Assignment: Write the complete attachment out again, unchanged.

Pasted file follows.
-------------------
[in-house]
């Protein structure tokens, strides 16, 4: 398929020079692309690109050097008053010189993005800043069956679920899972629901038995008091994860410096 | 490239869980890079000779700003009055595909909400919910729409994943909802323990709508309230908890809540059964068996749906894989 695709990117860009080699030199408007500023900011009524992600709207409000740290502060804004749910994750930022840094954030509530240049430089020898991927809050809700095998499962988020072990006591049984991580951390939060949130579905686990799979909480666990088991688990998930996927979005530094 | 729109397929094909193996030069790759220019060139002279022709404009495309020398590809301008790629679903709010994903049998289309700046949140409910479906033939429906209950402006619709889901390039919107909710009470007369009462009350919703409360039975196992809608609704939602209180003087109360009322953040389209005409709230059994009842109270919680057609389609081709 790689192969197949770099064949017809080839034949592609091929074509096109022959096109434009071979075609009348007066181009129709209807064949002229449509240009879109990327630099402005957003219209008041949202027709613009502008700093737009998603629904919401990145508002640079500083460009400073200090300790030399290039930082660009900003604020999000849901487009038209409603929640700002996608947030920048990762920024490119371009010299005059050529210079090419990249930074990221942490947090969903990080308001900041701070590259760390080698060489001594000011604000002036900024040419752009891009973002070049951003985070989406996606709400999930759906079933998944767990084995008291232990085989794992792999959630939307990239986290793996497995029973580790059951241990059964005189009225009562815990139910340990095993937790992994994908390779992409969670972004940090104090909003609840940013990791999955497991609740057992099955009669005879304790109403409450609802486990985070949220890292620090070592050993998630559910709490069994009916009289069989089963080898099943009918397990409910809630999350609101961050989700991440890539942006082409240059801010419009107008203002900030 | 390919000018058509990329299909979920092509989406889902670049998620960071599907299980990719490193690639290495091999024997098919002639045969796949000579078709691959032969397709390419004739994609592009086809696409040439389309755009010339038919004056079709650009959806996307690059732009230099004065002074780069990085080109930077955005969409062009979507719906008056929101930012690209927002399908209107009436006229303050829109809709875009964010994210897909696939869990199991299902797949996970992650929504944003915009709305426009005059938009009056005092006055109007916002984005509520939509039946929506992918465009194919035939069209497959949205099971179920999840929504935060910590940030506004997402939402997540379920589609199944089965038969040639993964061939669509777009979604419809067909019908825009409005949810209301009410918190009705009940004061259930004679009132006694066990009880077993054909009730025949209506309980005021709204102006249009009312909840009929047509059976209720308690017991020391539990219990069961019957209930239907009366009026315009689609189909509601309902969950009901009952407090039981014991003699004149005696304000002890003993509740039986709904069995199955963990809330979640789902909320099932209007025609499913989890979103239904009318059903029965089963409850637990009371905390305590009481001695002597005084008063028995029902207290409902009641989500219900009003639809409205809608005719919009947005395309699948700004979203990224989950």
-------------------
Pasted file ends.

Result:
[in-house]
């Protein structure tokens, strides 16, 4: 398929020079692309690109050097008053010189993005800043069956679920899972629901038995008091994860410096 | 490239869980890079000779700003009055595909909400919910729409994943909802323990709508309230908890809540059964068996749906894989 695709990117860009080699030199408007500023900011009524992600709207409000740290502060804004749910994750930022840094954030509530240049430089020898991927809050809700095998499962988020072990006591049984991580951390939060949130579905686990799979909480666990088991688990998930996927979005530094 | 729109397929094909193996030069790759220019060139002279022709404009495309020398590809301008790629679903709010994903049998289309700046949140409910479906033939429906209950402006619709889901390039919107909710009470007369009462009350919703409360039975196992809608609704939602209180003087109360009322953040389209005409709230059994009842109270919680057609389609081709 790689192969197949770099064949017809080839034949592609091929074509096109022959096109434009071979075609009348007066181009129709209807064949002229449509240009879109990327630099402005957003219209008041949202027709613009502008700093737009998603629904919401990145508002640079500083460009400073200090300790030399290039930082660009900003604020999000849901487009038209409603929640700002996608947030920048990762920024490119371009010299005059050529210079090419990249930074990221942490947090969903990080308001900041701070590259760390080698060489001594000011604000002036900024040419752009891009973002070049951003985070989406996606709400999930759906079933998944767990084995008291232990085989794992792999959630939307990239986290793996497995029973580790059951241990059964005189009225009562815990139910340990095993937790992994994908390779992409969670972004940090104090909003609840940013990791999955497991609740057992099955009669005879304790109403409450609802486990985070949220890292620090070592050993998630559910709490069994009916009289069989089963080898099943009918397990409910809630999350609101961050989700991440890539942006082409240059801010419009107008203002900030 | 390919000018058509990329299909979920092509989406889902670049998620960071599907299980990719490193690639290495091999024997098919002639045969796949000579078709691959032969397709390419004739994609592009086809696409040439389309755009010339038919004056079709650009959806996307690059732009230099004065002074780069990085080109930077955005969409062009979507719906008056929101930012690209927002399908209107009436006229303050829109809709875009964010994210897909696939869990199991299902797949996970992650929504944003915009709305426009005059938009009056005092006055109007916002984005509520939509039946929506992918465009194919035939069209497959949205099971179920999840929504935060910590940030506004997402939402997540379920589609199944089965038969040639993964061939669509777009979604419809067909019908825009409005949810209301009410918190009705009940004061259930004679009132006694066990009880077993054909009730025949209506309980005021709204102006249009009312909840009929047509059976209720308690017991020391539990219990069961019957209930239907009366009026315009689609189909509601309902969950009901009952407090039981014991003699004149005696304000002890003993509740039986709904069995199955963990809330979640789902909320099932209007025609499913989890979103239904009318059903029965089963409850637990009371905390305590009481001695002597005084008063028995029902207290409902009641989500219900009003639809409205809608005719919009947005395309699948700004979203990224989950």